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Ceres Marine Terminals, Inc. v. Director

United States Court of Appeals, Fourth Circuit

March 24, 2016


          Argued: December 8, 2015

          Amended: January 27, 2017

         On Petition for Review of an Order of the Benefits Review Board. (14-0071)


          Lawrence Philip Postol, SEYFARTH SHAW LLP, Washington, D.C., for Petitioner.

          Ira Michael Steingold, STEINGOLD & MENDELSON, Suffolk, Virginia; Sarah Marie Hurley, UNITED STATES DEPARTMENT OF LABOR, Washington, D.C., for Respondents.

         ON BRIEF:

          M. Patricia Smith, Solicitor of Labor, Rae Ellen James, Associate Solicitor, Gary K. Stearman, Counsel for Appellate Litigation, Mark A. Reinhalter, Counsel for Longshore, UNITED STATES DEPARTMENT OF LABOR, Washington, D.C., for Respondent Director, Office of Workers' Compensation Programs, United States Department of Labor.

          Before GREGORY, DUNCAN, and FLOYD, Circuit Judges.

         Petition for review denied by published opinion. Judge Gregory wrote the opinion, in which Judge Duncan and Judge Floyd joined.

          GREGORY, Circuit Judge:

         This case arises from a horribly tragic work-related accident. Samuel P. Jackson, an employee of Ceres Marine Terminals, Inc. ("CMT"), was operating a forklift when he accidently struck and killed his coworker, Paula Bellamy. After this event, Jackson, who was diagnosed with posttraumatic stress disorder ("PTSD"), filed a claim with the Director of the Office of Workers' Compensation Programs (the "Director") for disability benefits under the Longshore and Harbor Workers' Compensation Act ("LHWCA" or the "Act"), 33 U.S.C. § 901. The Administrative Law Judge ("ALJ") reviewing the claim determined that Jackson was entitled to benefits and the Benefits Review Board (the "Board") affirmed.

         CMT now petitions for review of the Board's decision, arguing that a person bringing a claim under the LHWCA is required to satisfy the "zone of danger" test outlined by the Supreme Court's decision in Consolidated Rail Corp. v. Gottshall, 512 U.S. 532 (1994). "Under this test, a worker within the zone of danger of physical impact will be able to recover for emotional injury caused by fear of physical injury to himself, whereas a worker outside the zone will not." 512 U.S. at 556. Had the Board adopted such a test, CMT asserts, Jackson would have been precluded from any recovery under the LHWCA because he was not in the zone of danger and thus did not suffer a compensable injury. In addition, CMT contends that the ALJ erred in failing to give the report of an independent medical examiner, appointed pursuant to 33 U.S.C. § 907(e), dispositive weight. We disagree on both points and therefore deny the petition.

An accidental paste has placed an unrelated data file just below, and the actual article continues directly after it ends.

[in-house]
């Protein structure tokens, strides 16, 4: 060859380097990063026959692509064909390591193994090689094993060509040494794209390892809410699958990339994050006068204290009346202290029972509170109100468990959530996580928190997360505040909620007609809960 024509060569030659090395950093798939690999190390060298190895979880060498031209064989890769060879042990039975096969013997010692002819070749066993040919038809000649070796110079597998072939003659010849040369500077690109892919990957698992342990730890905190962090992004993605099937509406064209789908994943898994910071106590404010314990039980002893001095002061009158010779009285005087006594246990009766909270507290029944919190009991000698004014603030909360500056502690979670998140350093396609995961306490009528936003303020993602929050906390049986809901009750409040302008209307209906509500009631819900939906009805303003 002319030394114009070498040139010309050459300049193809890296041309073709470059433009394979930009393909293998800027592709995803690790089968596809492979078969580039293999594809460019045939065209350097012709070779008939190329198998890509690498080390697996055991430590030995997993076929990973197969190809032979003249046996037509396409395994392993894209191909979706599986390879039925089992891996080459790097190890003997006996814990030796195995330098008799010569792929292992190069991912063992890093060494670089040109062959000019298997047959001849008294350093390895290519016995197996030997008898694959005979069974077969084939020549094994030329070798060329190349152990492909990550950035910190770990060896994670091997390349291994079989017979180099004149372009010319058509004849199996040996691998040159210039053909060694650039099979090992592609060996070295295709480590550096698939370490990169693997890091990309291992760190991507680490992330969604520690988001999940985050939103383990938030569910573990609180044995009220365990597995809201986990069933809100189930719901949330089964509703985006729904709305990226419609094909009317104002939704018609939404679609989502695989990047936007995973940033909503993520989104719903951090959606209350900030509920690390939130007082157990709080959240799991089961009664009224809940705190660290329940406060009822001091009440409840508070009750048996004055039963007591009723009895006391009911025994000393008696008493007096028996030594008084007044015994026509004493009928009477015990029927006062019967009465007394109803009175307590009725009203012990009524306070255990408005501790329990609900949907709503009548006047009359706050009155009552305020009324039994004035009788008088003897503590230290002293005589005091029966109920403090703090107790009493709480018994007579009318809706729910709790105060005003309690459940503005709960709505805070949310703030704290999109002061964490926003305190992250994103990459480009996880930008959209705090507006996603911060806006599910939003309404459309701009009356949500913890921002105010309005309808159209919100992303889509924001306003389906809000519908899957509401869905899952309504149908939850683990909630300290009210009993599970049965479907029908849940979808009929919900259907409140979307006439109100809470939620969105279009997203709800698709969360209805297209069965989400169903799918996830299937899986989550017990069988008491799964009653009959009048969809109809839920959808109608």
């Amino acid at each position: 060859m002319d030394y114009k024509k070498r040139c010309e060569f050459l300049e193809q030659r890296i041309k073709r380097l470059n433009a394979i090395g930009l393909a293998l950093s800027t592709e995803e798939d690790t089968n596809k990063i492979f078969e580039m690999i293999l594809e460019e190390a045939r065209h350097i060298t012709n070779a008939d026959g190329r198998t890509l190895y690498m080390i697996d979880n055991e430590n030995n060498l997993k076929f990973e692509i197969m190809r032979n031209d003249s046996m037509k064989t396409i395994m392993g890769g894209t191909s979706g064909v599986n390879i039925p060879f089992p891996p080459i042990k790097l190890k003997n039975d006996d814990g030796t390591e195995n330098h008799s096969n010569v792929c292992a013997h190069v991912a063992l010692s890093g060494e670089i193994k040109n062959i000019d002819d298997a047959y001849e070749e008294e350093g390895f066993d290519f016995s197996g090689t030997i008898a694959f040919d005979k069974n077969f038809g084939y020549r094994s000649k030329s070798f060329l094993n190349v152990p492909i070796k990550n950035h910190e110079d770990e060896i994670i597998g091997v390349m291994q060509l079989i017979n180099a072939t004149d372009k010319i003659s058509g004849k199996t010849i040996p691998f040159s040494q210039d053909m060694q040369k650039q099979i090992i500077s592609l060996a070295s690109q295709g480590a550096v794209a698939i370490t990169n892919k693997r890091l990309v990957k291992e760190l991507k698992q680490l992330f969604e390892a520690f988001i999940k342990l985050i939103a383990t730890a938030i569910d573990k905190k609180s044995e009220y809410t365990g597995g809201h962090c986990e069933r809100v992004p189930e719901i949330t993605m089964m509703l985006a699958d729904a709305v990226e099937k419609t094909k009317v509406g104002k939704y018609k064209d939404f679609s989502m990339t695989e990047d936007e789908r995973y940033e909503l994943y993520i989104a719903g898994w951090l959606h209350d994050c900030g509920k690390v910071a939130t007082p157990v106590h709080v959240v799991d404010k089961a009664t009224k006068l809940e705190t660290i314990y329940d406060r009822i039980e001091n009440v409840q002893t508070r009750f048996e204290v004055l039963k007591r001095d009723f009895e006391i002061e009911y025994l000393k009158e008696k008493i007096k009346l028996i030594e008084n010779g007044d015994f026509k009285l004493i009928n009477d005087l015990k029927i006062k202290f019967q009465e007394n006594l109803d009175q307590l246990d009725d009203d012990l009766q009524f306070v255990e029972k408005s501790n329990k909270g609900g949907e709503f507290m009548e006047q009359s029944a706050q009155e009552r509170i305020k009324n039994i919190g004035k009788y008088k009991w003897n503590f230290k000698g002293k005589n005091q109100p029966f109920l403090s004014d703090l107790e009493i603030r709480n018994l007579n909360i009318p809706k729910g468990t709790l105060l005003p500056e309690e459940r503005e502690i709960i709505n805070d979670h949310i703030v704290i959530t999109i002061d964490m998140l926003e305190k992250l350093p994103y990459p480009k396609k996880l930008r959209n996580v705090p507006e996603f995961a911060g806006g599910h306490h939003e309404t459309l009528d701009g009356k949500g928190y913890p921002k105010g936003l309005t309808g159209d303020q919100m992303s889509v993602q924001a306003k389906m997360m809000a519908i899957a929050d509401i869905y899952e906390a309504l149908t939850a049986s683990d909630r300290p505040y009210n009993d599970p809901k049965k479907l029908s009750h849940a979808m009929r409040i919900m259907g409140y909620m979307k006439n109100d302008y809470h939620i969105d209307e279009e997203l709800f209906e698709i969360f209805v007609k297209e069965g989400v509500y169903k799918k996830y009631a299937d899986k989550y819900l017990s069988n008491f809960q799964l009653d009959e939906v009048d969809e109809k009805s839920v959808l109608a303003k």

On March 28, 2011, Jackson, employed by CMT as a longshoreman, was operating a forklift on a pier in Portsmouth, Virginia, when he accidently struck and killed Bellamy. At the time, Jackson was transporting barrels of container pins when he veered the forklift to his left to avoid being struck by a hustler truck that was backing up and carrying a forty foot container. When he veered, he hit Bellamy, a spotter, who had her back towards him. Jackson did not see Bellamy, and did not realize he had hit her until another spotter "hollered at [him] to let [him] know that [he] had just ran over . . . somebody." J.A. 61. Jackson immediately got off his forklift to help extricate Bellamy who was almost completely pinned underneath the forklift. Another forklift driver drove over and, with his machine, raised the back end of Jackson's forklift. Jackson and others worked to free Bellamy from under his forklift.

         Once they were able to lift the forklift, it was apparent that Bellamy's condition was dire: Jackson testified that "[Bellamy] was bleeding from her mouth. Her arm was burned and pretty mangled, hanging off." J.A. 63. Jackson further testified that Bellamy's leg was wrapped around the axle of the forklift. For about ten minutes, Bellamy's condition was in full view until emergency vehicles arrived. By this time, approximately one hundred people gathered at the scene, including ambulance and fire truck personnel and CMT employees. During the entire time that the first responders worked to save Bellamy, Jackson stood ten to fifteen feet away, with a clear view of her.

         After the ambulance left for the hospital, Jackson spent the rest of the day reporting the accident to the Portsmouth Police Department, Virginia International Terminals Police Department, the Occupational Safety and Health Administration, and CMT officials. Jackson testified that after his ...

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